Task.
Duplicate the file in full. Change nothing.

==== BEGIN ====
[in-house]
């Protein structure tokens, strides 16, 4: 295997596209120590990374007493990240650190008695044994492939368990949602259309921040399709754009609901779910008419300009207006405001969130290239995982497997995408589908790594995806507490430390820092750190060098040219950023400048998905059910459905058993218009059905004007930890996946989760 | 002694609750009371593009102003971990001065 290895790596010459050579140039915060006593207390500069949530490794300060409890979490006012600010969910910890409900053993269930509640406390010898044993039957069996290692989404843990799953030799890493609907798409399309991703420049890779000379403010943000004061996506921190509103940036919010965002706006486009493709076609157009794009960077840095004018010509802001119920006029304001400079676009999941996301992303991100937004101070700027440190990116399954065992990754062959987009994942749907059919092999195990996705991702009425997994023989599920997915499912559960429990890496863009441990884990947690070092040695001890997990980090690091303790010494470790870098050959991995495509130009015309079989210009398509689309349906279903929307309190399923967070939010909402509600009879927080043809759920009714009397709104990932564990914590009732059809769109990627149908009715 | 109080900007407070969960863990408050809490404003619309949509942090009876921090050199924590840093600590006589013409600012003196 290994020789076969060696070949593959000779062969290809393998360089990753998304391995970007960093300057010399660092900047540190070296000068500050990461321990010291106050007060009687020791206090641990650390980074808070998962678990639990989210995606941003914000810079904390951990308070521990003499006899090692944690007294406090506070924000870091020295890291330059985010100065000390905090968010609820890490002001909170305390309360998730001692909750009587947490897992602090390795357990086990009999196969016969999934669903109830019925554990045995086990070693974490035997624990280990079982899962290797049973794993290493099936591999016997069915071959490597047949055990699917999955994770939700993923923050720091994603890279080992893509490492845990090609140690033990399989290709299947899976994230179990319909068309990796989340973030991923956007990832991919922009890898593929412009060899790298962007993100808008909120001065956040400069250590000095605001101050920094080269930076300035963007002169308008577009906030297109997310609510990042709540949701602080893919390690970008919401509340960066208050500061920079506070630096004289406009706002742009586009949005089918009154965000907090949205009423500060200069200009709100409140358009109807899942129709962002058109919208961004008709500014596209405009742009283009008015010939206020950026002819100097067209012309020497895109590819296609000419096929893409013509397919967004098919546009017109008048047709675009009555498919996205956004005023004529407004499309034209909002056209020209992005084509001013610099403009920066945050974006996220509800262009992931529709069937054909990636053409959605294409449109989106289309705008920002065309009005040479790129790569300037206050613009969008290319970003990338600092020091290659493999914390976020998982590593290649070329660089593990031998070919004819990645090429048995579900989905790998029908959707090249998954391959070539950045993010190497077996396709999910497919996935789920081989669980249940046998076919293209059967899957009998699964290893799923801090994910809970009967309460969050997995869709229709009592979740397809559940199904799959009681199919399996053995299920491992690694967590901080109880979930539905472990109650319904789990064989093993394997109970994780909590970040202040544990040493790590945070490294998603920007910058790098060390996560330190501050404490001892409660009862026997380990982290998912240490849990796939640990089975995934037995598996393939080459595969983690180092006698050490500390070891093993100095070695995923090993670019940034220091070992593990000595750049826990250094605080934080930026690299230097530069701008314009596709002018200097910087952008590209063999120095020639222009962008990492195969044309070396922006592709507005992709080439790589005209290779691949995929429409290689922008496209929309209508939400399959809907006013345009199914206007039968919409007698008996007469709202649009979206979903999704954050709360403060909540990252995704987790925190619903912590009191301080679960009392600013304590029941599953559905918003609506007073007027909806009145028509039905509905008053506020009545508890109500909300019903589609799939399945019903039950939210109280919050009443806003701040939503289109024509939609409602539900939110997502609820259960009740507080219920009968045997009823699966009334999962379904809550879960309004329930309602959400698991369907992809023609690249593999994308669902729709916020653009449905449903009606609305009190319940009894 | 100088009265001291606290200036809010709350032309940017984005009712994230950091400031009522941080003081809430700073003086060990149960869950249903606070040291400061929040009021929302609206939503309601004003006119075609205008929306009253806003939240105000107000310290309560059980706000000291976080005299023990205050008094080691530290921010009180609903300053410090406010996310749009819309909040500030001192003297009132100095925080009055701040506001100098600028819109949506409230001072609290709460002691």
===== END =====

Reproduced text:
[in-house]
């Protein structure tokens, strides 16, 4: 295997596209120590990374007493990240650190008695044994492939368990949602259309921040399709754009609901779910008419300009207006405001969130290239995982497997995408589908790594995806507490430390820092750190060098040219950023400048998905059910459905058993218009059905004007930890996946989760 | 002694609750009371593009102003971990001065 290895790596010459050579140039915060006593207390500069949530490794300060409890979490006012600010969910910890409900053993269930509640406390010898044993039957069996290692989404843990799953030799890493609907798409399309991703420049890779000379403010943000004061996506921190509103940036919010965002706006486009493709076609157009794009960077840095004018010509802001119920006029304001400079676009999941996301992303991100937004101070700027440190990116399954065992990754062959987009994942749907059919092999195990996705991702009425997994023989599920997915499912559960429990890496863009441990884990947690070092040695001890997990980090690091303790010494470790870098050959991995495509130009015309079989210009398509689309349906279903929307309190399923967070939010909402509600009879927080043809759920009714009397709104990932564990914590009732059809769109990627149908009715 | 109080900007407070969960863990408050809490404003619309949509942090009876921090050199924590840093600590006589013409600012003196 290994020789076969060696070949593959000779062969290809393998360089990753998304391995970007960093300057010399660092900047540190070296000068500050990461321990010291106050007060009687020791206090641990650390980074808070998962678990639990989210995606941003914000810079904390951990308070521990003499006899090692944690007294406090506070924000870091020295890291330059985010100065000390905090968010609820890490002001909170305390309360998730001692909750009587947490897992602090390795357990086990009999196969016969999934669903109830019925554990045995086990070693974490035997624990280990079982899962290797049973794993290493099936591999016997069915071959490597047949055990699917999955994770939700993923923050720091994603890279080992893509490492845990090609140690033990399989290709299947899976994230179990319909068309990796989340973030991923956007990832991919922009890898593929412009060899790298962007993100808008909120001065956040400069250590000095605001101050920094080269930076300035963007002169308008577009906030297109997310609510990042709540949701602080893919390690970008919401509340960066208050500061920079506070630096004289406009706002742009586009949005089918009154965000907090949205009423500060200069200009709100409140358009109807899942129709962002058109919208961004008709500014596209405009742009283009008015010939206020950026002819100097067209012309020497895109590819296609000419096929893409013509397919967004098919546009017109008048047709675009009555498919996205956004005023004529407004499309034209909002056209020209992005084509001013610099403009920066945050974006996220509800262009992931529709069937054909990636053409959605294409449109989106289309705008920002065309009005040479790129790569300037206050613009969008290319970003990338600092020091290659493999914390976020998982590593290649070329660089593990031998070919004819990645090429048995579900989905790998029908959707090249998954391959070539950045993010190497077996396709999910497919996935789920081989669980249940046998076919293209059967899957009998699964290893799923801090994910809970009967309460969050997995869709229709009592979740397809559940199904799959009681199919399996053995299920491992690694967590901080109880979930539905472990109650319904789990064989093993394997109970994780909590970040202040544990040493790590945070490294998603920007910058790098060390996560330190501050404490001892409660009862026997380990982290998912240490849990796939640990089975995934037995598996393939080459595969983690180092006698050490500390070891093993100095070695995923090993670019940034220091070992593990000595750049826990250094605080934080930026690299230097530069701008314009596709002018200097910087952008590209063999120095020639222009962008990492195969044309070396922006592709507005992709080439790589005209290779691949995929429409290689922008496209929309209508939400399959809907006013345009199914206007039968919409007698008996007469709202649009979206979903999704954050709360403060909540990252995704987790925190619903912590009191301080679960009392600013304590029941599953559905918003609506007073007027909806009145028509039905509905008053506020009545508890109500909300019903589609799939399945019903039950939210109280919050009443806003701040939503289109024509939609409602539900939110997502609820259960009740507080219920009968045997009823699966009334999962379904809550879960309004329930309602959400698991369907992809023609690249593999994308669902729709916020653009449905449903009606609305009190319940009894 | 100088009265001291606290200036809010709350032309940017984005009712994230950091400031009522941080003081809430700073003086060990149960869950249903606070040291400061929040009021929302609206939503309601004003006119075609205008929306009253806003939240105000107000310290309560059980706000000291976080005299023990205050008094080691530290921010009180609903300053410090406010996310749009819309909040500030001192003297009132100095925080009055701040506001100098600028819109949506409230001072609290709460002691």